Why hasn’t it been presented so far?
The Volkswagen ID.3 is just the first of the most affordable EVs on the MEB platform. Seat will have the el-Born, and Skoda will one day present its version of the ID.3 as well. We just wonder what is taking the Czech company so long to do that. Regardless, our friends at Motor.es made a rendering that will probably spoil Skoda’s surprise.
The compact electric car from Skoda that Motor.es imagined resembles the Enyaq iV, which is only natural. Skoda will have a brand identity for all its EVs, and its ID.3 should follow it as much as possible.
We can see that identity not only at the front of the car. The side creases are also similar to those in the Enyaq iV. This Skoda is nothing more than a more affordable ID.4 with a more angular design if you think it through.
With known battery pack sizes and outputs, the only surprises left for such a Skoda compared to the ID.3 will relate to prices and naming. Considering the Enyaq iV seems to use a Roman number 4 in peculiar writing, we would not doubt Skoda’s ID.3 to be called Enyaq iII.
Yes, it looks weird in English, and Skoda will sell the car in the UK. Yet, the Kona also has an obscene name in Portugal, and Hyundai solved the problem by calling it the Kauai there. That could be the case for English-speaking markets, or Skoda could name the compact EV as something else entirely.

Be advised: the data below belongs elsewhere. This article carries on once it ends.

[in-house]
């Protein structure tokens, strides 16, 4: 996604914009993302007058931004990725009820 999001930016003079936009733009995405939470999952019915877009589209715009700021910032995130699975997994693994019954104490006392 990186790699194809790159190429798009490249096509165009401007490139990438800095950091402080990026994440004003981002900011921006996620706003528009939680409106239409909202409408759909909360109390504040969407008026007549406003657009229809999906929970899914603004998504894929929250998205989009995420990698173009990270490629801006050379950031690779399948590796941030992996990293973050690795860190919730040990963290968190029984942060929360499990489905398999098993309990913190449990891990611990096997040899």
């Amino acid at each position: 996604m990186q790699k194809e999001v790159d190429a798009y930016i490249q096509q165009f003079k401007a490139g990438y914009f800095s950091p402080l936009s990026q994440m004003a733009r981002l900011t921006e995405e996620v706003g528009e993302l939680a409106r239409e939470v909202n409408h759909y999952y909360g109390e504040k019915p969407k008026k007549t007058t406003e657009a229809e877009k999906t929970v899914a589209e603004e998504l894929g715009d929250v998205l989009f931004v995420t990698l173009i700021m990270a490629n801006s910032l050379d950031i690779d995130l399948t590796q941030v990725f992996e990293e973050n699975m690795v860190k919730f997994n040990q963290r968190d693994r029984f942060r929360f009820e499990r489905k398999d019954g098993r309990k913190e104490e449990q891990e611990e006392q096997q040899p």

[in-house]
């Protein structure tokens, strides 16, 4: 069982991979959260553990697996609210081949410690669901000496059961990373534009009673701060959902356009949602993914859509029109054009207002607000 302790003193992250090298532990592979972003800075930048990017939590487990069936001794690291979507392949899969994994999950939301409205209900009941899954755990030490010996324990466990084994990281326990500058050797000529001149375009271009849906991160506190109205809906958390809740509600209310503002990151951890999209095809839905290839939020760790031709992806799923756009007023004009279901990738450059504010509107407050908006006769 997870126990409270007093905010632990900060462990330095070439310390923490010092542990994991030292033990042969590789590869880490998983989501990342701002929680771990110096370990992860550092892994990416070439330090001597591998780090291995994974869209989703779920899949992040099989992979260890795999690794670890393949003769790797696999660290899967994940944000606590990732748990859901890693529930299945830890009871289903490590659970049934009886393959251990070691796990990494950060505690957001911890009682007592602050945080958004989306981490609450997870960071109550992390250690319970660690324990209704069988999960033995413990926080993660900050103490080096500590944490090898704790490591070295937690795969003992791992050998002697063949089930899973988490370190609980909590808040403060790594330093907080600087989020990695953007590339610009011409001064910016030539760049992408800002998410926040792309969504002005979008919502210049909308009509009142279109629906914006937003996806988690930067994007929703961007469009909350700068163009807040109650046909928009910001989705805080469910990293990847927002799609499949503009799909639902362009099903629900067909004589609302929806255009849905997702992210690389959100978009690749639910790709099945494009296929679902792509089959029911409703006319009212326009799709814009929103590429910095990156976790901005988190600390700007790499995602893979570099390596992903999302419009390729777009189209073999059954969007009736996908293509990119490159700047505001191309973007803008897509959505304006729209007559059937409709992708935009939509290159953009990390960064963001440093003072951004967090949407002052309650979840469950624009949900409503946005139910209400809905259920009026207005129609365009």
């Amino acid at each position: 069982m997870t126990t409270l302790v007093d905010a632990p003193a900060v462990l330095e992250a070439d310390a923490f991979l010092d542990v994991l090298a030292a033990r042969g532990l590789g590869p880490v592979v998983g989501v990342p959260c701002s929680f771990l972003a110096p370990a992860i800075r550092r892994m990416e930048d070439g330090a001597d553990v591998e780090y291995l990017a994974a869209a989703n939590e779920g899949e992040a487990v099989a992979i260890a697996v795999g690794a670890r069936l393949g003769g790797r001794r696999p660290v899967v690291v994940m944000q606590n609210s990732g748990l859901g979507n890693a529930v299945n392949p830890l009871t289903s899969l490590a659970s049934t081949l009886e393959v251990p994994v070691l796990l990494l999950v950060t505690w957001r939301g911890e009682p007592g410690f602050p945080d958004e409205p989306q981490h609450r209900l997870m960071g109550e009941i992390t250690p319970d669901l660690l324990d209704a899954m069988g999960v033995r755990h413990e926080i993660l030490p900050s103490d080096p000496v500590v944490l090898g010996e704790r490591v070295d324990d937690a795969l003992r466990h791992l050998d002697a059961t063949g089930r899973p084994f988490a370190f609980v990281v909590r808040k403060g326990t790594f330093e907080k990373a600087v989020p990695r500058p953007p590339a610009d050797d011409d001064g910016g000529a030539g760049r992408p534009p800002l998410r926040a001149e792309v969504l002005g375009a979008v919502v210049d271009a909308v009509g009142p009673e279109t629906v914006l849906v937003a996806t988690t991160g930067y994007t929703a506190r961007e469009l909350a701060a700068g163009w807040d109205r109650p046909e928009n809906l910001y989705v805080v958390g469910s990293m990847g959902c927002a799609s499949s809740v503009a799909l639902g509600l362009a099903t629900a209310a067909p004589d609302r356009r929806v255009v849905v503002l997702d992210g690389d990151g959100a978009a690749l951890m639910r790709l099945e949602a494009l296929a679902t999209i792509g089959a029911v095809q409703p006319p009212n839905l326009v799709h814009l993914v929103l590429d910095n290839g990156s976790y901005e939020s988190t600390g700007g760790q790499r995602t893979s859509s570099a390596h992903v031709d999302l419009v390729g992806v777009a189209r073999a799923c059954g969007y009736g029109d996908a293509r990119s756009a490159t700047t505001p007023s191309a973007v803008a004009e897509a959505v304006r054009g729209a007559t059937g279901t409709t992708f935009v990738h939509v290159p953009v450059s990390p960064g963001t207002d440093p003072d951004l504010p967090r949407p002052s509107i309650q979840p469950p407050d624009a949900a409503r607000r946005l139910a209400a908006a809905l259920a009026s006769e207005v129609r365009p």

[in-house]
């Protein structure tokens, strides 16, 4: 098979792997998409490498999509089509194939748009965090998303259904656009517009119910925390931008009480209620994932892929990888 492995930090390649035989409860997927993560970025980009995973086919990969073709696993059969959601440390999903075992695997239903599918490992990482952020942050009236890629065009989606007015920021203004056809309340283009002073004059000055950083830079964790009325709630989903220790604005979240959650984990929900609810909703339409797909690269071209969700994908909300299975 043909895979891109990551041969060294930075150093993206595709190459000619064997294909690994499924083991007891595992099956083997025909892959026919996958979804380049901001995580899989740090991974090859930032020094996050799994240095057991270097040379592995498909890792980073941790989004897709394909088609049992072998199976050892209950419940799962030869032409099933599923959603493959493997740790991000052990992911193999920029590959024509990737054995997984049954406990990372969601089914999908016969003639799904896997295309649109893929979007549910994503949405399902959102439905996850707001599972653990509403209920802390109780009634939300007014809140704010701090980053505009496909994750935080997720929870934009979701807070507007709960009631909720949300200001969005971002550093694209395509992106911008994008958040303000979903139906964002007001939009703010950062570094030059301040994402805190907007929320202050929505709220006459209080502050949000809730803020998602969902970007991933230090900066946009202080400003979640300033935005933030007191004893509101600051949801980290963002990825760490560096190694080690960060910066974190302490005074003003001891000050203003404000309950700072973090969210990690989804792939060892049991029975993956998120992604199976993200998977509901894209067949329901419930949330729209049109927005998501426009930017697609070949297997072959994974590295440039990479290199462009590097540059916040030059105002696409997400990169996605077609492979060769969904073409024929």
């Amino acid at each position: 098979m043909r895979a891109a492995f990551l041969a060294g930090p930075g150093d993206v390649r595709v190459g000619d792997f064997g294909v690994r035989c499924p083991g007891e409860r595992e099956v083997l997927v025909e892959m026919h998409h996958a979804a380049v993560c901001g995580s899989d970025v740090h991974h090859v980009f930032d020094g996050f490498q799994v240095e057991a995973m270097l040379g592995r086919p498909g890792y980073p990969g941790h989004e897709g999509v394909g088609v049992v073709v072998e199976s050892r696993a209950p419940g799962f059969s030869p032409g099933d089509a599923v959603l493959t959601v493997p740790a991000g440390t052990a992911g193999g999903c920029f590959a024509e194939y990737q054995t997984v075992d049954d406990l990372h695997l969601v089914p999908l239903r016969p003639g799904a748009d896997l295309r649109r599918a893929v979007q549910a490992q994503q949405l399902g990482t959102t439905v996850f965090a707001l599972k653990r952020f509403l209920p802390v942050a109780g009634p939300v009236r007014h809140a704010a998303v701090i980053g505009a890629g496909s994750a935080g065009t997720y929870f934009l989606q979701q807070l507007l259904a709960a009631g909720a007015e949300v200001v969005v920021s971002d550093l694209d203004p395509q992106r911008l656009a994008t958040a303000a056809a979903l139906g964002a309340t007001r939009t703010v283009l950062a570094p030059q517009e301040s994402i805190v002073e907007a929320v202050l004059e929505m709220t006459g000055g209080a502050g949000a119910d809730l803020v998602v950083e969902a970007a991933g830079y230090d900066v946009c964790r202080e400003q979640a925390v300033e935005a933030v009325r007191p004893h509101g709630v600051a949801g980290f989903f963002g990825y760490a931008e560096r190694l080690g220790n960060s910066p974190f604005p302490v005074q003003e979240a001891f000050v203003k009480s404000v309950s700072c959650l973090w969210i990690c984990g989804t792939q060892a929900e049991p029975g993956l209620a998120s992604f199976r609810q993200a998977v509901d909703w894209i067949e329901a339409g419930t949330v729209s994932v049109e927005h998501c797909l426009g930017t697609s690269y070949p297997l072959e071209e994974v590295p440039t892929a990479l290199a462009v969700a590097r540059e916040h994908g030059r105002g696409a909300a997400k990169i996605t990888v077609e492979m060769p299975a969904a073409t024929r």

Regarding prices, the Skoda Enyaq iV costs €33,800 in Germany with the 51 kWh battery pack. The Volkswagen ID.4 with the same component costs €36,950 there. That’s a 9.3 percent difference.
If the Skoda compact EV presents the same difference, it may cost as low as €28,566 compared to the ID.3 with the 45 kWh battery pack, priced at €31,495 in Germany, a country that offers up to €9,000 in incentives. How about a compact EV for €19,566 – $23,394 under the current exchange rate?